SEC logo
News

Efficiency retrofit saves thousands in energy bills

Energy efficiency consultant Richard and his wife took a staged approach when they began retrofitting their home.

Richard and kate sitting on steps of their home

Image: Marnie Hawson

As an engineer who consults in energy efficiency, Richard Keech had more than a passing interest in making his own home efficient. Richard and his wife, Kate, spent seven years gradually transforming their Essendon home into the most energy-efficient space possible.

They took a staged approach, improving the thermal envelope and replacing appliances, lighting and heating to reduce household consumption. They installed a solar system and replaced the gas hot water with a solar and heat-pump hybrid system.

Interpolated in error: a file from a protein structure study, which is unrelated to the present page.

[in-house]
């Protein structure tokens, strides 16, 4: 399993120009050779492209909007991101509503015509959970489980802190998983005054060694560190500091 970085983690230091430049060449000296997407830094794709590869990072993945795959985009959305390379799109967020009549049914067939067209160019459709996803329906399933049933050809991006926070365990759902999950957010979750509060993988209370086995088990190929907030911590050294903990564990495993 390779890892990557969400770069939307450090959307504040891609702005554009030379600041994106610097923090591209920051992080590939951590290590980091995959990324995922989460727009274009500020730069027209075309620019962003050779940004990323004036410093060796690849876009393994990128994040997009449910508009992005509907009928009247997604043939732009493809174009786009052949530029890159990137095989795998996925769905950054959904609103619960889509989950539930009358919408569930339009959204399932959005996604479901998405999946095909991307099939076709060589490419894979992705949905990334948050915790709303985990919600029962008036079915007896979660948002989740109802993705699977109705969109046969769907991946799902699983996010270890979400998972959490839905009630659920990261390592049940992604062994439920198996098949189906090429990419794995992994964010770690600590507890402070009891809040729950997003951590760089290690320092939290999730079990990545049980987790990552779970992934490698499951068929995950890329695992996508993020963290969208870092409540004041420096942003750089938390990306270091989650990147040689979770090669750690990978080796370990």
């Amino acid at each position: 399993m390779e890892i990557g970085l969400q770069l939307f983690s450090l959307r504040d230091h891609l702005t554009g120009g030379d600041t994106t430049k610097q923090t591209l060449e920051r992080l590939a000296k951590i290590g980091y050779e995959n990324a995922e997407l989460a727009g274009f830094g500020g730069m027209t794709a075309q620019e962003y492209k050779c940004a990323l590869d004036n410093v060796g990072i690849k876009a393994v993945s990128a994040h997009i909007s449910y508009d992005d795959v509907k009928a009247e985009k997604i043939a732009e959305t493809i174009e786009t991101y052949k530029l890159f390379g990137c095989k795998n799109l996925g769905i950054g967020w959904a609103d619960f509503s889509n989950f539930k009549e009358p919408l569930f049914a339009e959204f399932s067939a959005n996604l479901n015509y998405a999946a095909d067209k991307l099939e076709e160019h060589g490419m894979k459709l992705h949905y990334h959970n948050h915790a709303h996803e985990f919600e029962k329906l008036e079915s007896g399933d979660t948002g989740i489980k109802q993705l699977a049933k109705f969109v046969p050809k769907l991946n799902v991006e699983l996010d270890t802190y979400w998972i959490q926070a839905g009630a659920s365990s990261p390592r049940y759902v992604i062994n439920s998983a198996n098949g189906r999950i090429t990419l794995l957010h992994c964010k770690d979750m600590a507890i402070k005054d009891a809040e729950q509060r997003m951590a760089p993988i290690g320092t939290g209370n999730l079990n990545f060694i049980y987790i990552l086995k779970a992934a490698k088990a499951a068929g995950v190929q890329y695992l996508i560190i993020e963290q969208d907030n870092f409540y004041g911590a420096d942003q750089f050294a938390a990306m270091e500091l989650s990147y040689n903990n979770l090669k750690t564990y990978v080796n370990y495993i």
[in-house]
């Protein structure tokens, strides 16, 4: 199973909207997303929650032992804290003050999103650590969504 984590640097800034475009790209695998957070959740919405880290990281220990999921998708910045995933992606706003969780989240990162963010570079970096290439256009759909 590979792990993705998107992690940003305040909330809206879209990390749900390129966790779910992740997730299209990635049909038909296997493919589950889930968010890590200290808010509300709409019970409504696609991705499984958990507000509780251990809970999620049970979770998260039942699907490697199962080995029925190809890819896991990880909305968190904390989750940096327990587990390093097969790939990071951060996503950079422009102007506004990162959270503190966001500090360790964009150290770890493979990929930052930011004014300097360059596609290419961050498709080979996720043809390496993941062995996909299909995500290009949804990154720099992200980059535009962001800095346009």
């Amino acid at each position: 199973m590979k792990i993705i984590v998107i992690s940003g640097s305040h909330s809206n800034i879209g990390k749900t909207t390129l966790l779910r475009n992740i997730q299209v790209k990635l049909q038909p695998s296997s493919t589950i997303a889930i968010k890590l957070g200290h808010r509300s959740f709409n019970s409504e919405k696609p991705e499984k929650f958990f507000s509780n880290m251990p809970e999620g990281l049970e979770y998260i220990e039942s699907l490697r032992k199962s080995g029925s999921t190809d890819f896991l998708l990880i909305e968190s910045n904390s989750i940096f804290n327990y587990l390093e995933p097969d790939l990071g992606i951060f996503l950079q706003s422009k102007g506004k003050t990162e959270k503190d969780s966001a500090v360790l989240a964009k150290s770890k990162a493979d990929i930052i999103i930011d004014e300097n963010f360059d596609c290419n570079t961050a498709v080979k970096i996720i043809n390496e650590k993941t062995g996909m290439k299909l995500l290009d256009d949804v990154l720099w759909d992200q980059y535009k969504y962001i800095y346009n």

“Mostly, we invested in things that might have been done anyway, like replacing an old, inefficient air-conditioning unit with a much more efficient one,” Richard says.

Their work reduced household energy consumption by 80%, with the remaining 20% fully offset by solar. By the time they sold the house in 2022, the savings they’d made on their power bills had covered the cost of the investments and there was an ongoing saving of around $5000 a year.

The couple has now built a new home at The Cape, an energy-efficient community in Cape Paterson. “The old house achieved what I wanted to do with a retrofit, but you can only go so far,” Richard says. “The new place let me build my dream home. It is super energy efficient, and the outcome has exceeded all our expectations. It is a certified passive house.”

Richard wrote the 2015 book Energy Freedom Home and co-wrote a 2012 report, The Zero Carbon Australia Buildings Plan, saying the benefit wasn’t just economic. “You’re not just spending less on your energy bills. You’re becoming more comfortable. You’re cosier in winter and cooler in summer, and the number of hours you need heating is reduced, so your energy use is reduced, too.”

Related news: